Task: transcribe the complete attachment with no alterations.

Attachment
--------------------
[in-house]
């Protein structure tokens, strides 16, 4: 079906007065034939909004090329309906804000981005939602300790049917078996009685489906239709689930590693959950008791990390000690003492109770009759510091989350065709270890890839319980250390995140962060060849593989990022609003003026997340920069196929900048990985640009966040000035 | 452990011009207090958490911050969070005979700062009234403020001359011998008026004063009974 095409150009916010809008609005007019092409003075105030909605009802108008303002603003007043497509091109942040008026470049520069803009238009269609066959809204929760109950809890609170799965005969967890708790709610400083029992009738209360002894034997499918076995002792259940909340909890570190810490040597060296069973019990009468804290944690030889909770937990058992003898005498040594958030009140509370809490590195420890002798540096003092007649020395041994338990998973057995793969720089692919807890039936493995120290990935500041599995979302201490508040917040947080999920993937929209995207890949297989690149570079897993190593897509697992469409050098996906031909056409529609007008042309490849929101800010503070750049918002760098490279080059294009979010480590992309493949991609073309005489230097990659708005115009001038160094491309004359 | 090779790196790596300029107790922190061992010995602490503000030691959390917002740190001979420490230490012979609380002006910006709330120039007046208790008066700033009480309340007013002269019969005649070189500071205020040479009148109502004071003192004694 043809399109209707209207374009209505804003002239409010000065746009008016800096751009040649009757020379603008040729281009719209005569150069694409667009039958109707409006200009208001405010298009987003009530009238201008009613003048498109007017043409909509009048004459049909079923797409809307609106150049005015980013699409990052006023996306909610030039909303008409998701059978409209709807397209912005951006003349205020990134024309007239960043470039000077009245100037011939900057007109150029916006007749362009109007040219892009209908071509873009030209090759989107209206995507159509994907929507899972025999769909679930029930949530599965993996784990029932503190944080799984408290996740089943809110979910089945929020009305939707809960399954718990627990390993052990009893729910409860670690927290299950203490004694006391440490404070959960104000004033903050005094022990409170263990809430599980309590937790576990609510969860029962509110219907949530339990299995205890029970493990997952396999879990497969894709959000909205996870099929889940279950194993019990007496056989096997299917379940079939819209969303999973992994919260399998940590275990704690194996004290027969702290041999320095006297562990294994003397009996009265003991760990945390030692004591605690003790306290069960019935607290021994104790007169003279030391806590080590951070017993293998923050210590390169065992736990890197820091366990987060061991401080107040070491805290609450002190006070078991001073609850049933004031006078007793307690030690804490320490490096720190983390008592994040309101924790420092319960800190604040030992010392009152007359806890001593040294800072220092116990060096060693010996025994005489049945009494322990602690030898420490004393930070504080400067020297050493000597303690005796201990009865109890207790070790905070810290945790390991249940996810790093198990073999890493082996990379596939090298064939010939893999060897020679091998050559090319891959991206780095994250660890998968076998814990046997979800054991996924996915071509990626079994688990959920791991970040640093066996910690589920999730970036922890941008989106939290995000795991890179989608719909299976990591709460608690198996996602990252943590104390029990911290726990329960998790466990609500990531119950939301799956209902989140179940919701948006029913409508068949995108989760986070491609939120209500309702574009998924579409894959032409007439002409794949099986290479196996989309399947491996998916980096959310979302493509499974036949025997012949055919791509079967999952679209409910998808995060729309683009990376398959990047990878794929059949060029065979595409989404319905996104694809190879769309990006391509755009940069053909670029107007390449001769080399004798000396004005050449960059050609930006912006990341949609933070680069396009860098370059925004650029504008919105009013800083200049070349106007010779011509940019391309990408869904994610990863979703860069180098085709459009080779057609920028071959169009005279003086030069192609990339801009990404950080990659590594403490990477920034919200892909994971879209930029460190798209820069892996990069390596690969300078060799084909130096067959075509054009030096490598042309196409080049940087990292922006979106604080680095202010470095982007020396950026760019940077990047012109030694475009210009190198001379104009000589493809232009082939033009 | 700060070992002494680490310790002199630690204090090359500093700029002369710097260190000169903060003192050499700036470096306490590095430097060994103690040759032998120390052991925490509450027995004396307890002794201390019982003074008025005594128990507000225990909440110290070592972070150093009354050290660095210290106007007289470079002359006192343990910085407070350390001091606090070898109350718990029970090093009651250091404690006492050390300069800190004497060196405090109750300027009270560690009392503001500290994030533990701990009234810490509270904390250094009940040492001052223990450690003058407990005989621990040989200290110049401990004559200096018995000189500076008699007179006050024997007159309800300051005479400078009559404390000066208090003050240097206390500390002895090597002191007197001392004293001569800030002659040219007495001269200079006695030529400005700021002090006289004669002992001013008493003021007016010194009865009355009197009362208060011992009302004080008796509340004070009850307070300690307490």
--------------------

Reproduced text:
[in-house]
């Protein structure tokens, strides 16, 4: 079906007065034939909004090329309906804000981005939602300790049917078996009685489906239709689930590693959950008791990390000690003492109770009759510091989350065709270890890839319980250390995140962060060849593989990022609003003026997340920069196929900048990985640009966040000035 | 452990011009207090958490911050969070005979700062009234403020001359011998008026004063009974 095409150009916010809008609005007019092409003075105030909605009802108008303002603003007043497509091109942040008026470049520069803009238009269609066959809204929760109950809890609170799965005969967890708790709610400083029992009738209360002894034997499918076995002792259940909340909890570190810490040597060296069973019990009468804290944690030889909770937990058992003898005498040594958030009140509370809490590195420890002798540096003092007649020395041994338990998973057995793969720089692919807890039936493995120290990935500041599995979302201490508040917040947080999920993937929209995207890949297989690149570079897993190593897509697992469409050098996906031909056409529609007008042309490849929101800010503070750049918002760098490279080059294009979010480590992309493949991609073309005489230097990659708005115009001038160094491309004359 | 090779790196790596300029107790922190061992010995602490503000030691959390917002740190001979420490230490012979609380002006910006709330120039007046208790008066700033009480309340007013002269019969005649070189500071205020040479009148109502004071003192004694 043809399109209707209207374009209505804003002239409010000065746009008016800096751009040649009757020379603008040729281009719209005569150069694409667009039958109707409006200009208001405010298009987003009530009238201008009613003048498109007017043409909509009048004459049909079923797409809307609106150049005015980013699409990052006023996306909610030039909303008409998701059978409209709807397209912005951006003349205020990134024309007239960043470039000077009245100037011939900057007109150029916006007749362009109007040219892009209908071509873009030209090759989107209206995507159509994907929507899972025999769909679930029930949530599965993996784990029932503190944080799984408290996740089943809110979910089945929020009305939707809960399954718990627990390993052990009893729910409860670690927290299950203490004694006391440490404070959960104000004033903050005094022990409170263990809430599980309590937790576990609510969860029962509110219907949530339990299995205890029970493990997952396999879990497969894709959000909205996870099929889940279950194993019990007496056989096997299917379940079939819209969303999973992994919260399998940590275990704690194996004290027969702290041999320095006297562990294994003397009996009265003991760990945390030692004591605690003790306290069960019935607290021994104790007169003279030391806590080590951070017993293998923050210590390169065992736990890197820091366990987060061991401080107040070491805290609450002190006070078991001073609850049933004031006078007793307690030690804490320490490096720190983390008592994040309101924790420092319960800190604040030992010392009152007359806890001593040294800072220092116990060096060693010996025994005489049945009494322990602690030898420490004393930070504080400067020297050493000597303690005796201990009865109890207790070790905070810290945790390991249940996810790093198990073999890493082996990379596939090298064939010939893999060897020679091998050559090319891959991206780095994250660890998968076998814990046997979800054991996924996915071509990626079994688990959920791991970040640093066996910690589920999730970036922890941008989106939290995000795991890179989608719909299976990591709460608690198996996602990252943590104390029990911290726990329960998790466990609500990531119950939301799956209902989140179940919701948006029913409508068949995108989760986070491609939120209500309702574009998924579409894959032409007439002409794949099986290479196996989309399947491996998916980096959310979302493509499974036949025997012949055919791509079967999952679209409910998808995060729309683009990376398959990047990878794929059949060029065979595409989404319905996104694809190879769309990006391509755009940069053909670029107007390449001769080399004798000396004005050449960059050609930006912006990341949609933070680069396009860098370059925004650029504008919105009013800083200049070349106007010779011509940019391309990408869904994610990863979703860069180098085709459009080779057609920028071959169009005279003086030069192609990339801009990404950080990659590594403490990477920034919200892909994971879209930029460190798209820069892996990069390596690969300078060799084909130096067959075509054009030096490598042309196409080049940087990292922006979106604080680095202010470095982007020396950026760019940077990047012109030694475009210009190198001379104009000589493809232009082939033009 | 700060070992002494680490310790002199630690204090090359500093700029002369710097260190000169903060003192050499700036470096306490590095430097060994103690040759032998120390052991925490509450027995004396307890002794201390019982003074008025005594128990507000225990909440110290070592972070150093009354050290660095210290106007007289470079002359006192343990910085407070350390001091606090070898109350718990029970090093009651250091404690006492050390300069800190004497060196405090109750300027009270560690009392503001500290994030533990701990009234810490509270904390250094009940040492001052223990450690003058407990005989621990040989200290110049401990004559200096018995000189500076008699007179006050024997007159309800300051005479400078009559404390000066208090003050240097206390500390002895090597002191007197001392004293001569800030002659040219007495001269200079006695030529400005700021002090006289004669002992001013008493003021007016010194009865009355009197009362208060011992009302004080008796509340004070009850307070300690307490």